Enhancing value added products and environmental benefits from agroforestry systems in the Pacific
Approximately 80% of people in PNG and the Pacific Islands live in rural areas and earn their livelihoods from agriculture, fishing and forestry. More than 90% of rural people are semi-subsistence smallholder farmers and women are often primarily responsible for farming activities. Rural farmers generally have limited markets for their produce, and little access to distant markets. Processing and value-adding can enhance market access, especially if products can be processed locally and transported to distant markets or central distributors.
Agroforestry tree species are widely grown in the Pacific Islands and provide multiple products such as food, timber and a vast array of non-wood forest products as well as ecosystem services including soil protection, enhanced biodiversity and climate change adaptation and mitigation. There is great potential to value-add to primary products from agroforestry crops in Pacific countries. Industries based on value-added product can also create employment and enhance business opportunities for small to medium enterprises. However, a market-driven approach is needed to identify the best opportunities for value-added products from agroforestry crops. In addition, agroforestry crops, especially tree crops may take several years to produce marketable products and smallholders need incentives in the short term to encourage investment in tree crops. Tree crops can be integrated into agroforestry systems with other short term crops such as taro, sweet potato and banana to produce a return on investment more quickly. However, there is little information on the performance of these integrated agroforestry systems in terms of the best species selection, crop production, and economic and environmental benefits to smallholders.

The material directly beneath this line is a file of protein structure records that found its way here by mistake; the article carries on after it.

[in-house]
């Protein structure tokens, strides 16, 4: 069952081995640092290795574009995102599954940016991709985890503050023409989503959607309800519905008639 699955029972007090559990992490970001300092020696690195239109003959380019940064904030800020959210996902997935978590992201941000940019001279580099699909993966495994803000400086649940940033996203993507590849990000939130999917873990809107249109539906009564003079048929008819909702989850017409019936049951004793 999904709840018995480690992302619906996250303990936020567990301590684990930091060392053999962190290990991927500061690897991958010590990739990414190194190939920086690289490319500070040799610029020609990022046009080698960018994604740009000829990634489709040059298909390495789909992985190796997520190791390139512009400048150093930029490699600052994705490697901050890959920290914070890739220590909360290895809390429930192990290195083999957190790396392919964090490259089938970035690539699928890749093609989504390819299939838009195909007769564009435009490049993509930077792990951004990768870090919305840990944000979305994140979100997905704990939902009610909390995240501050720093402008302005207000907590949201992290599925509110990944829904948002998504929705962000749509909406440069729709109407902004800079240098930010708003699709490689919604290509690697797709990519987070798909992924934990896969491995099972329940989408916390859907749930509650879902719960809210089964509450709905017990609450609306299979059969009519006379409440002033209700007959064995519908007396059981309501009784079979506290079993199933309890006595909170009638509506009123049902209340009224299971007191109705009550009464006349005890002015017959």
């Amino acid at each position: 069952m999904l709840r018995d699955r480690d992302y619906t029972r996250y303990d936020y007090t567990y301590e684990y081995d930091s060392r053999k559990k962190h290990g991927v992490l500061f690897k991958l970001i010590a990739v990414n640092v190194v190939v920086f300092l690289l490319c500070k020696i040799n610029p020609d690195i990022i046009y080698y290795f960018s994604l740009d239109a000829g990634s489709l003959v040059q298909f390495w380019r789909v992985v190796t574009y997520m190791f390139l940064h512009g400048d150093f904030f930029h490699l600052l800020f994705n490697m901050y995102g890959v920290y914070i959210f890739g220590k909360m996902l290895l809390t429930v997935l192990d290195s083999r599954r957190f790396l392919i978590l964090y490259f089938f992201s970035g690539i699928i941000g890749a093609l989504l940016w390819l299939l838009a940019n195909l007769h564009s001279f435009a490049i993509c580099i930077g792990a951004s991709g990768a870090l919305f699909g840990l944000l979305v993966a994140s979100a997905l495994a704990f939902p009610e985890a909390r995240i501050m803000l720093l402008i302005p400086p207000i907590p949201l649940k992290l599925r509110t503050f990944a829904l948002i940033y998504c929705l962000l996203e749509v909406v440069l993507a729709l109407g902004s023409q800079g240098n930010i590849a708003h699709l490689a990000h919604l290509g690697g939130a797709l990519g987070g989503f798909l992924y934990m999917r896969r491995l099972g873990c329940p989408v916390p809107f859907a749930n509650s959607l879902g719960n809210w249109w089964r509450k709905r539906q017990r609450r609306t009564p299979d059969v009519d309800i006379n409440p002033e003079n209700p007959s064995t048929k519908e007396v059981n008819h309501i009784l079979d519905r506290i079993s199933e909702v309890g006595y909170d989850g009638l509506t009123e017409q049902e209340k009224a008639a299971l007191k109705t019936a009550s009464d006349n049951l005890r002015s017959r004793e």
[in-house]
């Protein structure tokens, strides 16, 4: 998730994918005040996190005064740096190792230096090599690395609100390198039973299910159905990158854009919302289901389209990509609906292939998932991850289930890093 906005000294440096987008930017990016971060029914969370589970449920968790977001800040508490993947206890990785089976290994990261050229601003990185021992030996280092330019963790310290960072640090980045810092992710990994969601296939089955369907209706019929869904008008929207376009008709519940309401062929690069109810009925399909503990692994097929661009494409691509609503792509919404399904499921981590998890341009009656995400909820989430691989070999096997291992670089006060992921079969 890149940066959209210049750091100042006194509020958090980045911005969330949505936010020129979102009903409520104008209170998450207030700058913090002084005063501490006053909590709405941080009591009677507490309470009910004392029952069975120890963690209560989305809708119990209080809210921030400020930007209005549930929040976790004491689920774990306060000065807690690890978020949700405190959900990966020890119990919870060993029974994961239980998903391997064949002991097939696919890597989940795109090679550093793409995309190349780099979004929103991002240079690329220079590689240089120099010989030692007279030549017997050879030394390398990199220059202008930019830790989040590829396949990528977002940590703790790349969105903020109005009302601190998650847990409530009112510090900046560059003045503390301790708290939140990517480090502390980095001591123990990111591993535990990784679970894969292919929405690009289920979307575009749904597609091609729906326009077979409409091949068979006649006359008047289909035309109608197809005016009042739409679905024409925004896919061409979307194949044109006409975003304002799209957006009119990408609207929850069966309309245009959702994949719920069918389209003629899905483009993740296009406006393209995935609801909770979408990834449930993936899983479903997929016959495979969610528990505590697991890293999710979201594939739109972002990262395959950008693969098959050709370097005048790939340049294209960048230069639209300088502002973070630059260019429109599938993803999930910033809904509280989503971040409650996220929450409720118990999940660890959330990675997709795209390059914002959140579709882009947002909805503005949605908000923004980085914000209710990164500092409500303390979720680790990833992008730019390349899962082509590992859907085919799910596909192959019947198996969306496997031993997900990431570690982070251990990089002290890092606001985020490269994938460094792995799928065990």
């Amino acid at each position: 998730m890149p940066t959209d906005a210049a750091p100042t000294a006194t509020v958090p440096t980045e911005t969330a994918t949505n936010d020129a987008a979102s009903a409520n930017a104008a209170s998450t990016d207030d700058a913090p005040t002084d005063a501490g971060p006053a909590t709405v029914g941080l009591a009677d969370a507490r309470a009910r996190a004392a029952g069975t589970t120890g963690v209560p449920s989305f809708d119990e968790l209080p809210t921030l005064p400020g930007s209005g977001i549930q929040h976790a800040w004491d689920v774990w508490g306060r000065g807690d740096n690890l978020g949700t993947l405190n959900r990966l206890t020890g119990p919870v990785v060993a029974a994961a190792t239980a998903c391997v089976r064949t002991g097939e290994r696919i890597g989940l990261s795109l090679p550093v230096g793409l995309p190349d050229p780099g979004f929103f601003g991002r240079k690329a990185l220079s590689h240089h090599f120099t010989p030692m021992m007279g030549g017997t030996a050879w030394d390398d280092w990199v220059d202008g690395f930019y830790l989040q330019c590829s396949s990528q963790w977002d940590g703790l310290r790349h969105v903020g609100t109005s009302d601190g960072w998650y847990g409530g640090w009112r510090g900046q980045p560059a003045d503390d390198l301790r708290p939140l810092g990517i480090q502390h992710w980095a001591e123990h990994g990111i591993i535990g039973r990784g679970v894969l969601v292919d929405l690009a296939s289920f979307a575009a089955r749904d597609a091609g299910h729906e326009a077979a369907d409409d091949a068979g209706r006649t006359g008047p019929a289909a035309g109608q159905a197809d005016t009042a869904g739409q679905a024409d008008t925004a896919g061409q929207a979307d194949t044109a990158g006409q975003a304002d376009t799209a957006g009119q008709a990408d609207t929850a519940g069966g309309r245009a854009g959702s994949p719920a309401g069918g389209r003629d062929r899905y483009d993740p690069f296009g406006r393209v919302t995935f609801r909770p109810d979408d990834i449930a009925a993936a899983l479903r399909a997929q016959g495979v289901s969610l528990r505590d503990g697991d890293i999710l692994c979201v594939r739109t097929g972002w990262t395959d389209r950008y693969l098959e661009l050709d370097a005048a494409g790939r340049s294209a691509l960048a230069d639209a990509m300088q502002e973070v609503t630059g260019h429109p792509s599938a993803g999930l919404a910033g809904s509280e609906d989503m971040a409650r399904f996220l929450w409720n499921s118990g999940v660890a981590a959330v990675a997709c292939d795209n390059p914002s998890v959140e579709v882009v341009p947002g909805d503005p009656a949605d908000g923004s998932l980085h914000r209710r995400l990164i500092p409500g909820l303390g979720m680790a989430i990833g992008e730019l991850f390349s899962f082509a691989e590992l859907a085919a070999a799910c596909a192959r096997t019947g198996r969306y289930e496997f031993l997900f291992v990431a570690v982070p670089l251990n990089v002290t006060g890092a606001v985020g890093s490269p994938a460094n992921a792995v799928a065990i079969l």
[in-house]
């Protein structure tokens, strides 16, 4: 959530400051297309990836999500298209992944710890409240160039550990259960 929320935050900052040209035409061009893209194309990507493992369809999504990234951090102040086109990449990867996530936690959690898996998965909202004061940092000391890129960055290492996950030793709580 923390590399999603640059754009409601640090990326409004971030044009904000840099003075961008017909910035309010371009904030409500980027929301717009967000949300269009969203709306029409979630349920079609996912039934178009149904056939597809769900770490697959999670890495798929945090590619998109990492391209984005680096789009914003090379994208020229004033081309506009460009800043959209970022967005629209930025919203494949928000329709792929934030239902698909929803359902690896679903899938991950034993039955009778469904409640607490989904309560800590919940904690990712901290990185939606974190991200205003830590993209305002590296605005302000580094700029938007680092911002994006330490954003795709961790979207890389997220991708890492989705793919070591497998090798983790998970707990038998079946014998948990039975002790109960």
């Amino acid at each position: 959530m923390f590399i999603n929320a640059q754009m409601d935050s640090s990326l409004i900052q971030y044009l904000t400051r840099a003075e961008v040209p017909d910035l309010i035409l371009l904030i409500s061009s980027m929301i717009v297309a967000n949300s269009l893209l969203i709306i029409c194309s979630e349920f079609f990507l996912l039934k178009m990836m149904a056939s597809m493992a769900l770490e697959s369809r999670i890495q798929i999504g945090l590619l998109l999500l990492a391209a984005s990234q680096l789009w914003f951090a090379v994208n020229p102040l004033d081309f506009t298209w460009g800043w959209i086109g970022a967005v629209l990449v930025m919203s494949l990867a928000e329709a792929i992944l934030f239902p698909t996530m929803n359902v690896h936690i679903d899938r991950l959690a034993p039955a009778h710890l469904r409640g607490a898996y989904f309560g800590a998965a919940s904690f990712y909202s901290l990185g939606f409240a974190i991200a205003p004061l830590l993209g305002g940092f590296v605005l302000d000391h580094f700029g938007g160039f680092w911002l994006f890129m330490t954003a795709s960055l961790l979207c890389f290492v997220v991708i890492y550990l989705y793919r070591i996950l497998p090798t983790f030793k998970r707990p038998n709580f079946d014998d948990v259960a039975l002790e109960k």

This project will explore opportunities for new value-added agroforestry products to improve livelihoods in PNG, Vanuatu, Fiji and the Solomon Islands. This research will identify the best opportunities for value-adding, and research value-adding techniques for these products. We will also investigate integrated agroforestry systems in Fiji and Vanuatu that are likely to have environmental benefits such as catchment revegetation along with economic returns to smallholders. These agroforestry systems will generate income and give smallholders greater access to remote markets, thus enhancing self-reliance, increasing environmental benefits and reducing poverty. A multidisciplinary team with collaborators from Australian Universities will work with government departments and private sector processors in all countries.
The objectives of this project are to:
- Identify multipurpose agroforestry crops with market potential to be value-added in all four countries
- Develop techniques and enhance small to medium enterprises ability to participate in value-adding
- Enable enhanced and gender equitable smallholder participation in agroforestry crop production
- Develop and pilot testing of catchment revegetation systems linked to markets
- University of the Sunshine Coast, Australia
- Southern Cross University, Australia
- Ministry of Trade Tourism Industry & Commerce, Vanuatu
- National Agricultural Research Institute, PNG
- Ministry of Commerce, Industry, Labour and Immigration,Solomon Islands
- Secretariat of the Pacific Community, Fiji
Australian Centre for International Agricultural Research (ACIAR Project FST/2014/067), 2016-2019
GFAR researchers involved in this project:
- Mr Craig Johns
- Mr Theo Simos